Short Sale in Real Estate may save you from Foreclosure.
A short sale provides homeowners the opportunity to sell their home for a lesser amount than is owed on the mortgage note. Engaging in a short sale can help the homeowner avoid foreclosure and reduce negative impact to their credit. In essence, a short sale allows the homeowner to give their home back to the lender and walk away from the property.
While a short sale may sound appealing, it's important to understand what a short sale is, how it works and how it can affect your income and tax liability. If you do not understand the process, it could end up costing you a considerable amount of money.
A short sale is a complex process, so it's best to work with a professional such as Simon Volkov. However, you'll first need to contact your lender's Loss Mitigation Department and inquire about their short sale process. Each lender has their own set of guidelines and not all lenders will enter into a short sale agreement.
If your lender agrees to a short sale, you will be put through a screening process to determine if you meet certain qualifications. Two short sale criteria include not having any equity in your home and owing more than the home is worth. Additionally, you will be required to show just cause for your financial hardship.
It's important to note there are two types of short sale: Deficiency Judgment or Payment in Full without Pursuit of Deficiency Judgment. If at all possible, you want to avoid Deficiency Judgment. This type of short sale requires the borrower to repay the difference between the short sale and actual loan. For instance, if the balance of your mortgage note is $200,000 and the bank accepts a short sale of $150,000, you will be responsible for the $50,000 difference.
The majority of people who qualify for a short sale don't have $50,000 lying around. What happens is a deficiency judgment in the amount owed is ordered and reported to credit agencies. The judgment stays on your credit report for 7 to 10 years, even if you pay it in full.
The second type of short sale, payment in full without pursuit of deficiency judgment, is the best option. With this type of arrangement, the lender accepts whatever amount the house sells for and will not pursue you for the difference.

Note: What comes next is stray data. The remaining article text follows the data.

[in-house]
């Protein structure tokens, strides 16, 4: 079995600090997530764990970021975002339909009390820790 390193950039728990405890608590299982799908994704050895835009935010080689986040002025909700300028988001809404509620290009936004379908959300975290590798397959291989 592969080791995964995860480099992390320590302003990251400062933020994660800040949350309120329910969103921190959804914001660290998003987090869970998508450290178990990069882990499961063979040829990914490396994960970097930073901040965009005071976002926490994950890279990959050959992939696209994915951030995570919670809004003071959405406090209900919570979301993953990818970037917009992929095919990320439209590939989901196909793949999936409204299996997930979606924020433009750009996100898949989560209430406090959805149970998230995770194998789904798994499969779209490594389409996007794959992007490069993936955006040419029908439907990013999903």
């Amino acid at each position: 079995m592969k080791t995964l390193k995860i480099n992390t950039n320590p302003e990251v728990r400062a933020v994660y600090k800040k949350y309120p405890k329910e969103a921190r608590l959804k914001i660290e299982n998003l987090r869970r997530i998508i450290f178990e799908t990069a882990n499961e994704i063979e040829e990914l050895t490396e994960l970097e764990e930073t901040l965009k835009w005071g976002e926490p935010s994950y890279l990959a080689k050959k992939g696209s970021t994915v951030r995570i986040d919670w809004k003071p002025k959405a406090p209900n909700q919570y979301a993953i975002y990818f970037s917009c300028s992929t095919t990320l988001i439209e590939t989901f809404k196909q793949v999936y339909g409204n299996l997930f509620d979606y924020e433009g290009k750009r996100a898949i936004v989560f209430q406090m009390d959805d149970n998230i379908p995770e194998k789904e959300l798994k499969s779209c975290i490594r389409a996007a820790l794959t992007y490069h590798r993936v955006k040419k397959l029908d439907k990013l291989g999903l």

When it comes time to pay taxes, you may or may not be responsible for taxes on the sale of the home. The IRS may consider the difference between the amount due on the loan and the short sale amount as taxable income. However, if you have negative assets both before and after the sale, chances are you will be exempt from paying taxes. It's best to seek the advice of a tax accountant or refer to the IRS rules regarding selling your home.
Short sales offer struggling homeowners an opportunity to wipe the slate clean and get a fresh start. However, you should take time to determine what caused you to get into this mess in the first place and what steps you can take in the future to avoid facing it again. Take this opportunity to review your finances and make a plan for improving them.
If you are facing foreclosure, talk to us about a short sale option. To obtain additional information, visit our Forms page and click on the link which best suits your needs. Upon receipt of your information, Simon Volkov will contact you to further discuss your needs. Please include your correct contact information and have your information ready and available. Doing so will help expedite the process to your financial freedom.